According to a report by the Census Bureau, retail sales in September saw a significant 0.7% increase. This growth was driven by higher spending at nonstore retailers and food and drinking establishments. Total spending reached $704.9 billion, up from the revised August figure of $699.9 billion, which itself marked a 0.8% increase. Analysts had expected a more modest 0.3% monthly gain. Even when excluding automotive sales, a metric used by some analysts, the increase remained strong at 0.6%, surpassing the estimated 0.2% gain. This data also indicates that consumers are managing to stay ahead of inflation.
“Despite low consumer sentiment and numerous economic concerns, this report doesn’t indicate that a recession is near,” said Ted Rossman, senior industry analyst at Bankrate.com. “Consumer spending remains remarkably resilient and is accelerating in discretionary categories such as dining and big-ticket items such as new cars.”
The impressive performance of retail sales, while beneficial for the economy, places additional pressure on the Federal Reserve as it convenes to discuss interest rates. In September, the central bank decided to hold steady, but it continues to grapple with inflation concerns, given that consumer prices still remain well above the Fed’s targeted annual rate of 2%.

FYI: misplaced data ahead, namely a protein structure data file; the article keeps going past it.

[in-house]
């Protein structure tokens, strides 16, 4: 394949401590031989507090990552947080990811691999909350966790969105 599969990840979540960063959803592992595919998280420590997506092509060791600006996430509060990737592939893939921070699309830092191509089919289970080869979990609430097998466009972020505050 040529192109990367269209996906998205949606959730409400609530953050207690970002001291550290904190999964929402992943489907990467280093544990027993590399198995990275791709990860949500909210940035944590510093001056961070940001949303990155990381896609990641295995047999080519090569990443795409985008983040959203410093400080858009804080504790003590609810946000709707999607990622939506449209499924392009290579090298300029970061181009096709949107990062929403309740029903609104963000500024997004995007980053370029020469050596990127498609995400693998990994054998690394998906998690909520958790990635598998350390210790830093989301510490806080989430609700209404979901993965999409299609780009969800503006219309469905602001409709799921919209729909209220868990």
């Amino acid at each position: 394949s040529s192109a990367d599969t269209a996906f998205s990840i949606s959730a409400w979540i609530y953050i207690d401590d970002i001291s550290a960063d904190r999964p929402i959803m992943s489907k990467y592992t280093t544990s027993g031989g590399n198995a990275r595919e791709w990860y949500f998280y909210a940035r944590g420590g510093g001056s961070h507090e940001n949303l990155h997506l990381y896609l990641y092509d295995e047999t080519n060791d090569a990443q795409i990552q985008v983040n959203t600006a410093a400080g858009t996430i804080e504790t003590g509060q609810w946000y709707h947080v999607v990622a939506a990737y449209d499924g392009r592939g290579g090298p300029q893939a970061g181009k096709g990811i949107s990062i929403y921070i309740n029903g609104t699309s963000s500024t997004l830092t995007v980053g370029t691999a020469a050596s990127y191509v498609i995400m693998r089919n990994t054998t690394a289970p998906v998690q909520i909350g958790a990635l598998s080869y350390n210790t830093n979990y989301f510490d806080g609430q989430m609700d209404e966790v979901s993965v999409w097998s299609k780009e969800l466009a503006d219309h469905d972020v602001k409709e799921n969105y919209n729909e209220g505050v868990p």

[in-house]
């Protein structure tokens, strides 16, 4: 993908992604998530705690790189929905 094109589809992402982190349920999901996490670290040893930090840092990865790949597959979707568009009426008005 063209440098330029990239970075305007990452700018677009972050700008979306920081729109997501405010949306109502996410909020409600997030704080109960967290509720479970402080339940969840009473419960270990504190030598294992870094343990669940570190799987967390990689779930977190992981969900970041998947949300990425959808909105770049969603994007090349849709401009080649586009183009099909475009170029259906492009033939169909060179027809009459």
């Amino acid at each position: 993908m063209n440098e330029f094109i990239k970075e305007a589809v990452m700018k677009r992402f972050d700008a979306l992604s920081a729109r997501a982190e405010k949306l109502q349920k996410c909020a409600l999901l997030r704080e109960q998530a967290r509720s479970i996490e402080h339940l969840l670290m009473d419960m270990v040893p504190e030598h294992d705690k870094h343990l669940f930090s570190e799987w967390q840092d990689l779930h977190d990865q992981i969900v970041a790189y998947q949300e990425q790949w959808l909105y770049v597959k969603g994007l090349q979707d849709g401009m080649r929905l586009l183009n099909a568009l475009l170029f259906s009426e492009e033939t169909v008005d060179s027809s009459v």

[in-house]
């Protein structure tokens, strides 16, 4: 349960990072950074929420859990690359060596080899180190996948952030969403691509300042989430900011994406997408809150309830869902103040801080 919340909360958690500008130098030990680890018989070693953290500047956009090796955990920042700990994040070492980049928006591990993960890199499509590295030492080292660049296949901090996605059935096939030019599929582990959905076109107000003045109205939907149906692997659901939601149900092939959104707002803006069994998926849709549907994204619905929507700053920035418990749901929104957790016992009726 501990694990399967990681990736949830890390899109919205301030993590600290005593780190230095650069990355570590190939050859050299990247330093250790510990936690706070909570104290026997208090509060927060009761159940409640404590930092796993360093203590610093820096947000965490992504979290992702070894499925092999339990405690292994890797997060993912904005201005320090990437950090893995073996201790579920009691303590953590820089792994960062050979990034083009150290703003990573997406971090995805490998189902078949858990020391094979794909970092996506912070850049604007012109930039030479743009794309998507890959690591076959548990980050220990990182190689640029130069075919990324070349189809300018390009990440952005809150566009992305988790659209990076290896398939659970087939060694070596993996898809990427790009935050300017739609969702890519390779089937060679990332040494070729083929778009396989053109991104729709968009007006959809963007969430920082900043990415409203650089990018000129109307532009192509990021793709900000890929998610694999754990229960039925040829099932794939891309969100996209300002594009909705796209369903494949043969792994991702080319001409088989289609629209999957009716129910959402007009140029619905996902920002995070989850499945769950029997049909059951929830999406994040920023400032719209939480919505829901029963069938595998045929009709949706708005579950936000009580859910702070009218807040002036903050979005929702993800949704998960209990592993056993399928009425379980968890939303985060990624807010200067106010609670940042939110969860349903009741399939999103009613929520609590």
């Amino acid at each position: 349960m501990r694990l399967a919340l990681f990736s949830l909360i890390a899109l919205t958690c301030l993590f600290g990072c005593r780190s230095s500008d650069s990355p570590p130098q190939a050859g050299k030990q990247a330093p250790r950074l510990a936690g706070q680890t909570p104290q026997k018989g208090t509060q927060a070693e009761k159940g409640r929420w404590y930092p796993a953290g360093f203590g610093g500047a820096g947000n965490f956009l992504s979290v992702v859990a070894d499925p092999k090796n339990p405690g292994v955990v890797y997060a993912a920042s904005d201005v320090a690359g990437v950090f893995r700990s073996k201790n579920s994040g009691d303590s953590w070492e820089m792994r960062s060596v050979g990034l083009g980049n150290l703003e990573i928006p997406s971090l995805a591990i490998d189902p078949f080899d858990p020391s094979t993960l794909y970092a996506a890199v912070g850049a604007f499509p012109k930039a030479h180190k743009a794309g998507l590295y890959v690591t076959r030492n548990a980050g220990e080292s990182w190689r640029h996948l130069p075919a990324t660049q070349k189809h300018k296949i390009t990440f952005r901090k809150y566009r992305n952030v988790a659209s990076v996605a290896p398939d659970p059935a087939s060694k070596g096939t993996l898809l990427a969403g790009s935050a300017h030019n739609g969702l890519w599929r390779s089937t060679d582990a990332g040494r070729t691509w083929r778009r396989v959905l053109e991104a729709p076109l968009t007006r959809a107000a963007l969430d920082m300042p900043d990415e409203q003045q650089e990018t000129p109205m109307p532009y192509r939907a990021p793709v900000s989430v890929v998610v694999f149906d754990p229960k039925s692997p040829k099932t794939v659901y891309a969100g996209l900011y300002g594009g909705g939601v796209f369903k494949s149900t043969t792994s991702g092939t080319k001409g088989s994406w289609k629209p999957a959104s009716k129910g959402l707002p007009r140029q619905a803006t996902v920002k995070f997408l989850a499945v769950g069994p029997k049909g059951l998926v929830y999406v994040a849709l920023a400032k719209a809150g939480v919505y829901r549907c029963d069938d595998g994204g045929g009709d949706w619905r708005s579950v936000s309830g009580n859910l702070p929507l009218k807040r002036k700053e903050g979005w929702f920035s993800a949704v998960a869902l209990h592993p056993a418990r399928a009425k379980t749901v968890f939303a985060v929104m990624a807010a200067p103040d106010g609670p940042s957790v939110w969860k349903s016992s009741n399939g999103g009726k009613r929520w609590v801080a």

The resilience of consumers can be attributed to the robust job market. In September, employers added 336,000 jobs, surpassing expectations, and wages increased at a rate slightly exceeding 4% annually, according to data from the Labor Department. As long as these positive trends persist, consumers are likely to feel confident in their ability to sustain their spending habits.
“Consumer spending has been fairly flat over the last two months,” according to Bank of America Institute’s Consumer Checkpoint October report. “Seasonally adjusted total card spending rose 0.2% month-over-month, reversing the 0.2% decline in August. Total card spending per household was up 0.7% year-over-year in September, compared to 0.4% in August.”
“The labor market is key for the consumer,” Bank of America said. “While there has been a relative deterioration in labor conditions at the higher end of the market, most of that underperformance may now be in the past. However, the wages and salaries of higher-income households are still growing at slower rates than other income cohorts.”